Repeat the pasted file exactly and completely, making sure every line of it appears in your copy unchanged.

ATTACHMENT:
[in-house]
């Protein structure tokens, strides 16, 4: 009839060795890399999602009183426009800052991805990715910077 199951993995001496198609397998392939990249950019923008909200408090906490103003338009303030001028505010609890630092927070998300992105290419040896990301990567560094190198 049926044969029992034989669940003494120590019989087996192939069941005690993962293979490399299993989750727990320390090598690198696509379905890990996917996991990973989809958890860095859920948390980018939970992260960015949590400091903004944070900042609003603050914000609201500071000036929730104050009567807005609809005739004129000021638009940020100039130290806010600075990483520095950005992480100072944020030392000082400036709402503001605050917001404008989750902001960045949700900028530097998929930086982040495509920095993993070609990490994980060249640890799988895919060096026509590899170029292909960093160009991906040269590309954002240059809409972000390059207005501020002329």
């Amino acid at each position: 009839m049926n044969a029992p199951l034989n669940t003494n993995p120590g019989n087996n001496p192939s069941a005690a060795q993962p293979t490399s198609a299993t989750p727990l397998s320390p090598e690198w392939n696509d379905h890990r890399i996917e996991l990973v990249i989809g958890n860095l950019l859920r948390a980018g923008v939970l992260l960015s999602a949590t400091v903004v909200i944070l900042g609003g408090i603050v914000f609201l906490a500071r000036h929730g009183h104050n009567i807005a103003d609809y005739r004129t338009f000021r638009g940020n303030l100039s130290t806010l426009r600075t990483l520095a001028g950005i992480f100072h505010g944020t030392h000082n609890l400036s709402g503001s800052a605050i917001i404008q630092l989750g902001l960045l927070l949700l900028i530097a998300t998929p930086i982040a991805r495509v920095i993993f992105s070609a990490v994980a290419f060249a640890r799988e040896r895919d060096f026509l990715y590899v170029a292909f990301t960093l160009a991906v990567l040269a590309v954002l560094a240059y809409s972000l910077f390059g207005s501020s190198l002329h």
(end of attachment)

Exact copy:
[in-house]
């Protein structure tokens, strides 16, 4: 009839060795890399999602009183426009800052991805990715910077 199951993995001496198609397998392939990249950019923008909200408090906490103003338009303030001028505010609890630092927070998300992105290419040896990301990567560094190198 049926044969029992034989669940003494120590019989087996192939069941005690993962293979490399299993989750727990320390090598690198696509379905890990996917996991990973989809958890860095859920948390980018939970992260960015949590400091903004944070900042609003603050914000609201500071000036929730104050009567807005609809005739004129000021638009940020100039130290806010600075990483520095950005992480100072944020030392000082400036709402503001605050917001404008989750902001960045949700900028530097998929930086982040495509920095993993070609990490994980060249640890799988895919060096026509590899170029292909960093160009991906040269590309954002240059809409972000390059207005501020002329």
């Amino acid at each position: 009839m049926n044969a029992p199951l034989n669940t003494n993995p120590g019989n087996n001496p192939s069941a005690a060795q993962p293979t490399s198609a299993t989750p727990l397998s320390p090598e690198w392939n696509d379905h890990r890399i996917e996991l990973v990249i989809g958890n860095l950019l859920r948390a980018g923008v939970l992260l960015s999602a949590t400091v903004v909200i944070l900042g609003g408090i603050v914000f609201l906490a500071r000036h929730g009183h104050n009567i807005a103003d609809y005739r004129t338009f000021r638009g940020n303030l100039s130290t806010l426009r600075t990483l520095a001028g950005i992480f100072h505010g944020t030392h000082n609890l400036s709402g503001s800052a605050i917001i404008q630092l989750g902001l960045l927070l949700l900028i530097a998300t998929p930086i982040a991805r495509v920095i993993f992105s070609a990490v994980a290419f060249a640890r799988e040896r895919d060096f026509l990715y590899v170029a292909f990301t960093l160009a991906v990567l040269a590309v954002l560094a240059y809409s972000l910077f390059g207005s501020s190198l002329h």